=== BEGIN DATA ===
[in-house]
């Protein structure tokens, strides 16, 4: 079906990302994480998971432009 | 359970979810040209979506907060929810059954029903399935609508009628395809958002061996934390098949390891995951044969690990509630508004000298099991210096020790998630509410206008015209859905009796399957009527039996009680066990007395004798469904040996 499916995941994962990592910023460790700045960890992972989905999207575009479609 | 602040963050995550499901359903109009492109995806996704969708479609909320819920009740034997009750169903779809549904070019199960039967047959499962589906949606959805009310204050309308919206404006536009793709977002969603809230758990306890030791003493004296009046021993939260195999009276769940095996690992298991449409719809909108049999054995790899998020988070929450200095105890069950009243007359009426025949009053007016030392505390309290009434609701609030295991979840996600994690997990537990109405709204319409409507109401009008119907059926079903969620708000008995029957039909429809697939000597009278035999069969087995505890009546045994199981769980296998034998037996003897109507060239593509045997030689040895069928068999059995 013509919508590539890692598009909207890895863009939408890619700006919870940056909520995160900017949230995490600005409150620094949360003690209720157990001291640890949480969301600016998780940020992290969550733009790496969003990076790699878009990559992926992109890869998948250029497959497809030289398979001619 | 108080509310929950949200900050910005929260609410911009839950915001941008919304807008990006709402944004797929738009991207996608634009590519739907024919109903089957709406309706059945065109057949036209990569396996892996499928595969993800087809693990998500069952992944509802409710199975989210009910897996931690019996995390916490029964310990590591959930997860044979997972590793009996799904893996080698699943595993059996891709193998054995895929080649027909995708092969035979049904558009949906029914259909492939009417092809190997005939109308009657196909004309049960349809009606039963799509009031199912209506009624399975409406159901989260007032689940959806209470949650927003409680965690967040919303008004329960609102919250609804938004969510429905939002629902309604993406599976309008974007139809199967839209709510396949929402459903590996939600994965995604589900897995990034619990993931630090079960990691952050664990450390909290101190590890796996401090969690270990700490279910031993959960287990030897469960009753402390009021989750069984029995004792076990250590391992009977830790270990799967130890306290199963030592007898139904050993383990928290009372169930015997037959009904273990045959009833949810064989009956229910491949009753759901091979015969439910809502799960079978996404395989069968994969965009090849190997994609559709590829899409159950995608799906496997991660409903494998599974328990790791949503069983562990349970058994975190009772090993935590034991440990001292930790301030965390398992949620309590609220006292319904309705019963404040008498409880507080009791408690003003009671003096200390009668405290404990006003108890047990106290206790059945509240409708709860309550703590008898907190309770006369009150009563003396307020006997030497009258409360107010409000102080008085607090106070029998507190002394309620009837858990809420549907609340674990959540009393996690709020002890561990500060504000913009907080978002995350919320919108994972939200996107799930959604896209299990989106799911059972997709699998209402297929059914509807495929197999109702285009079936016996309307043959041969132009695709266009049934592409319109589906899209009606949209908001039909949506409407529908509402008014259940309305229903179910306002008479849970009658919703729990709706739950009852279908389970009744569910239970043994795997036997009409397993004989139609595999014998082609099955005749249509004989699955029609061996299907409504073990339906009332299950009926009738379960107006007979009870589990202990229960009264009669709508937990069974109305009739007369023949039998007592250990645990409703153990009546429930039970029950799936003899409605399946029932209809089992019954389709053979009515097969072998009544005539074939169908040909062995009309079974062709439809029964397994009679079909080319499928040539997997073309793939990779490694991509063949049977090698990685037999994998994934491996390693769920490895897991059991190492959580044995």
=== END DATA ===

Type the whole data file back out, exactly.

[in-house]
């Protein structure tokens, strides 16, 4: 079906990302994480998971432009 | 359970979810040209979506907060929810059954029903399935609508009628395809958002061996934390098949390891995951044969690990509630508004000298099991210096020790998630509410206008015209859905009796399957009527039996009680066990007395004798469904040996 499916995941994962990592910023460790700045960890992972989905999207575009479609 | 602040963050995550499901359903109009492109995806996704969708479609909320819920009740034997009750169903779809549904070019199960039967047959499962589906949606959805009310204050309308919206404006536009793709977002969603809230758990306890030791003493004296009046021993939260195999009276769940095996690992298991449409719809909108049999054995790899998020988070929450200095105890069950009243007359009426025949009053007016030392505390309290009434609701609030295991979840996600994690997990537990109405709204319409409507109401009008119907059926079903969620708000008995029957039909429809697939000597009278035999069969087995505890009546045994199981769980296998034998037996003897109507060239593509045997030689040895069928068999059995 013509919508590539890692598009909207890895863009939408890619700006919870940056909520995160900017949230995490600005409150620094949360003690209720157990001291640890949480969301600016998780940020992290969550733009790496969003990076790699878009990559992926992109890869998948250029497959497809030289398979001619 | 108080509310929950949200900050910005929260609410911009839950915001941008919304807008990006709402944004797929738009991207996608634009590519739907024919109903089957709406309706059945065109057949036209990569396996892996499928595969993800087809693990998500069952992944509802409710199975989210009910897996931690019996995390916490029964310990590591959930997860044979997972590793009996799904893996080698699943595993059996891709193998054995895929080649027909995708092969035979049904558009949906029914259909492939009417092809190997005939109308009657196909004309049960349809009606039963799509009031199912209506009624399975409406159901989260007032689940959806209470949650927003409680965690967040919303008004329960609102919250609804938004969510429905939002629902309604993406599976309008974007139809199967839209709510396949929402459903590996939600994965995604589900897995990034619990993931630090079960990691952050664990450390909290101190590890796996401090969690270990700490279910031993959960287990030897469960009753402390009021989750069984029995004792076990250590391992009977830790270990799967130890306290199963030592007898139904050993383990928290009372169930015997037959009904273990045959009833949810064989009956229910491949009753759901091979015969439910809502799960079978996404395989069968994969965009090849190997994609559709590829899409159950995608799906496997991660409903494998599974328990790791949503069983562990349970058994975190009772090993935590034991440990001292930790301030965390398992949620309590609220006292319904309705019963404040008498409880507080009791408690003003009671003096200390009668405290404990006003108890047990106290206790059945509240409708709860309550703590008898907190309770006369009150009563003396307020006997030497009258409360107010409000102080008085607090106070029998507190002394309620009837858990809420549907609340674990959540009393996690709020002890561990500060504000913009907080978002995350919320919108994972939200996107799930959604896209299990989106799911059972997709699998209402297929059914509807495929197999109702285009079936016996309307043959041969132009695709266009049934592409319109589906899209009606949209908001039909949506409407529908509402008014259940309305229903179910306002008479849970009658919703729990709706739950009852279908389970009744569910239970043994795997036997009409397993004989139609595999014998082609099955005749249509004989699955029609061996299907409504073990339906009332299950009926009738379960107006007979009870589990202990229960009264009669709508937990069974109305009739007369023949039998007592250990645990409703153990009546429930039970029950799936003899409605399946029932209809089992019954389709053979009515097969072998009544005539074939169908040909062995009309079974062709439809029964397994009679079909080319499928040539997997073309793939990779490694991509063949049977090698990685037999994998994934491996390693769920490895897991059991190492959580044995």